Tooth Sensitivity

Have you ever had a sharp pain when eating ice-cream or drinking cold water?
Tooth sensitivity is a common problem and can effect peoples enjoyment of certain foods and environments.
Sometimes even breathing in cold air can be uncomfortable.

Causes of tooth sensitivity

There are several different causes for tooth sensitivity. Thinning or wear of the enamel (outer protective layer) of the tooth can result in sensitivity to cold. Gum recession, exposing the part of the tooth with no enamel will also result in sensitivity. Tooth decay, cavities and cracks in teeth can also result in sensitivity to hot as well as cold. Clenching or grinding your teeth will periodically make your teeth become more sensitive.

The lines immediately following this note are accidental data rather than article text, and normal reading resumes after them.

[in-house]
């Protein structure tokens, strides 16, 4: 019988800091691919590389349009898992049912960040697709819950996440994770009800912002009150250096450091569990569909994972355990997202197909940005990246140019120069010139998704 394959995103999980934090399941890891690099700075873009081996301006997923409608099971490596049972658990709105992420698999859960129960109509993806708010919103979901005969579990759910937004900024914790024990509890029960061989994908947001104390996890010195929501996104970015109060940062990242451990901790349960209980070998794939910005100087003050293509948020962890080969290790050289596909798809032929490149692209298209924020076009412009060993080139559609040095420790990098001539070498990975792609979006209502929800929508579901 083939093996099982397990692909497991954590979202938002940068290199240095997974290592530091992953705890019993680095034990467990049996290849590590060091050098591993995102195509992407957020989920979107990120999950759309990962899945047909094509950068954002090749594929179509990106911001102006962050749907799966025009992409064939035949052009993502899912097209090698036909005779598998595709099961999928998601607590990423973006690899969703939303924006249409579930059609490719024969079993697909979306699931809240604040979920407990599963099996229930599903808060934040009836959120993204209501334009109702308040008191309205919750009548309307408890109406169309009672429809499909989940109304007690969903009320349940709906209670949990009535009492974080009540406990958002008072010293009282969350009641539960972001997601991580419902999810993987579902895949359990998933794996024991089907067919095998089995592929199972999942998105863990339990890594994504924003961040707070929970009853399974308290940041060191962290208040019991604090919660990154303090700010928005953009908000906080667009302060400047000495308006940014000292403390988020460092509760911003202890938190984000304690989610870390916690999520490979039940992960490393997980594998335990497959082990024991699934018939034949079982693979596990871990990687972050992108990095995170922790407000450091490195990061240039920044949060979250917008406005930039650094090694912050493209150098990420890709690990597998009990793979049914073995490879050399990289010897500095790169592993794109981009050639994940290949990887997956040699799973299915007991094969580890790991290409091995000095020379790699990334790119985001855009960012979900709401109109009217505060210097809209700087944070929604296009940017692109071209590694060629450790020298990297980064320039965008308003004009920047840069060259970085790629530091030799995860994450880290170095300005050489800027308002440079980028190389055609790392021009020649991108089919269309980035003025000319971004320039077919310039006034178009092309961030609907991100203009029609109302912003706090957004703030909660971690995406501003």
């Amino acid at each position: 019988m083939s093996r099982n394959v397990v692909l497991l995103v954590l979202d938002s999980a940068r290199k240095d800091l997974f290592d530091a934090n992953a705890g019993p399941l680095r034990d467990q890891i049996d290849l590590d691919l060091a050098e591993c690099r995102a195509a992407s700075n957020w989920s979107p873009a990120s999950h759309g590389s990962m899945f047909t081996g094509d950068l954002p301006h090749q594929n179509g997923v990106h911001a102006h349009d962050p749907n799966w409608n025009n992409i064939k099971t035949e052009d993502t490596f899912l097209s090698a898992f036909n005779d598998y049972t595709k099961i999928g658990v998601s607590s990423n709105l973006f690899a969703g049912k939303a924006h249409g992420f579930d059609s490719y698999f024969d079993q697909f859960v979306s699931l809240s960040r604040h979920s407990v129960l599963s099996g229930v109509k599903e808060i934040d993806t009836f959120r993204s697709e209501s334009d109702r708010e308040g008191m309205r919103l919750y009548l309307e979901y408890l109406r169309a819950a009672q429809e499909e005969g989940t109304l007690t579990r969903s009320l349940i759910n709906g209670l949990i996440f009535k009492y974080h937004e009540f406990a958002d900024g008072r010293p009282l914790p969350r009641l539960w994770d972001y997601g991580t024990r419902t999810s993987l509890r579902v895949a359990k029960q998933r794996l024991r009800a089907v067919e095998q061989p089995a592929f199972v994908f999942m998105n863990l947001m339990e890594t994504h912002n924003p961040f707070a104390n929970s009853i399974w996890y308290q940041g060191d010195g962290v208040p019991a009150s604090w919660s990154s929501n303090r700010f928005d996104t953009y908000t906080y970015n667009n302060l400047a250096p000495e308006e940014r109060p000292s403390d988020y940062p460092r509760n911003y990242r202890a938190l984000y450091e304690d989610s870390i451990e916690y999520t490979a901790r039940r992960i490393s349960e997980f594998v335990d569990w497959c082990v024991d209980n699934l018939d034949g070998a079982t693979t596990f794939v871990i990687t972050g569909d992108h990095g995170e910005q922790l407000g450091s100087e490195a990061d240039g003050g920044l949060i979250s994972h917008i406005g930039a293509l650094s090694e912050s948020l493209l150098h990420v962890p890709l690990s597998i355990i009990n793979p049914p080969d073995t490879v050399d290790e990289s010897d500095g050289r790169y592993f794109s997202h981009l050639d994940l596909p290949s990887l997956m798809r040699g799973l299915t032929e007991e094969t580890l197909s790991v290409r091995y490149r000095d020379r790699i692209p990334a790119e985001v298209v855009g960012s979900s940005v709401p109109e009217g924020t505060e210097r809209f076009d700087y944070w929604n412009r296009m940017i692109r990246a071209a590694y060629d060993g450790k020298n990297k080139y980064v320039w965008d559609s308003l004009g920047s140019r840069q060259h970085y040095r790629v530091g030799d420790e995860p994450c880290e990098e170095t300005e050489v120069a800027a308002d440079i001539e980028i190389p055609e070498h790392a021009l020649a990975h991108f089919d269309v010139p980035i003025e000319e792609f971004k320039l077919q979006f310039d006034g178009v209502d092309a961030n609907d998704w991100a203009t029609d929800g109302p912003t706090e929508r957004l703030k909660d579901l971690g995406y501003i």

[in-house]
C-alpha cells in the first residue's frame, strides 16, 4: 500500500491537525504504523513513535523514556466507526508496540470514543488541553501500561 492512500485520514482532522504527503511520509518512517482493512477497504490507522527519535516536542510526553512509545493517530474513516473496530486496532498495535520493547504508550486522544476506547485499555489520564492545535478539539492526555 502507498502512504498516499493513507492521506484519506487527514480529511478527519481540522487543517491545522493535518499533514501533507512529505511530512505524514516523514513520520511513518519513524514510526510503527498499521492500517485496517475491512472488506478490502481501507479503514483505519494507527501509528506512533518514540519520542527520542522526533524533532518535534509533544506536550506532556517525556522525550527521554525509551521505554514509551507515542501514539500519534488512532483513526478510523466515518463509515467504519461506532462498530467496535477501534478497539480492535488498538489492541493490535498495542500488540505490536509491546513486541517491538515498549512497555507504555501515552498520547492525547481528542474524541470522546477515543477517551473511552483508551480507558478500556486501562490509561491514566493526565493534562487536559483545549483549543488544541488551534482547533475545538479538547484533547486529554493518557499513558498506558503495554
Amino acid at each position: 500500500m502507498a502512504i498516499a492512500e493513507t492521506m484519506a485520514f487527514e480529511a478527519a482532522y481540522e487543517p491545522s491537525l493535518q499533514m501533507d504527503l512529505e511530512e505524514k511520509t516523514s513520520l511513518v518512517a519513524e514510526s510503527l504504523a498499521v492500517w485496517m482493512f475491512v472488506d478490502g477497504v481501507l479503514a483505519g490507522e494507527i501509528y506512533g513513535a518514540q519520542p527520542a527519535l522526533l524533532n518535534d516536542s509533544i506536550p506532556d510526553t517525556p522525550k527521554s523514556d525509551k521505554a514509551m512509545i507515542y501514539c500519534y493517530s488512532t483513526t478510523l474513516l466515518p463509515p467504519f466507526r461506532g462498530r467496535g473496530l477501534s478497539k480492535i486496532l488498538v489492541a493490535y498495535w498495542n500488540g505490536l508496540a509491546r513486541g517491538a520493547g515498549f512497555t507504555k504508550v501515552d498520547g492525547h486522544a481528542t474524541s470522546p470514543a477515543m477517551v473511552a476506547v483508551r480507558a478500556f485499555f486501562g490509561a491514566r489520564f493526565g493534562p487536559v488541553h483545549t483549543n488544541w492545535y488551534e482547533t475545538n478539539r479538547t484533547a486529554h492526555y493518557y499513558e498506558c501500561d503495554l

Preventing tooth sensitivity

The following preventative measures can be taken to help reduce the risk of sensitive teeth:

  • Reducing the consumption of foods and drinks that are acidic or sugary will keep the enamel strong and protective.
  • Treating gum disease and preventing gum recession by daily cleaning and regular checks with your dentist or hygienist.
  • Using an electric toothbrush can prevent over-brushing and help keep enamel strong.
  • If you are clenching or grinding your teeth then addressing this will help stop tooth sensitivity.

Managing tooth sensitivity

The cause of the sensitivity will determine how it is best to be managed. Sensitive toothpastes can help where the enamel has thinned or the gum has receded.  Regular use of a sensitive toothpaste will generally help to stop symptoms in most people. If there is tooth decay or a crack then other dental treatment would be required.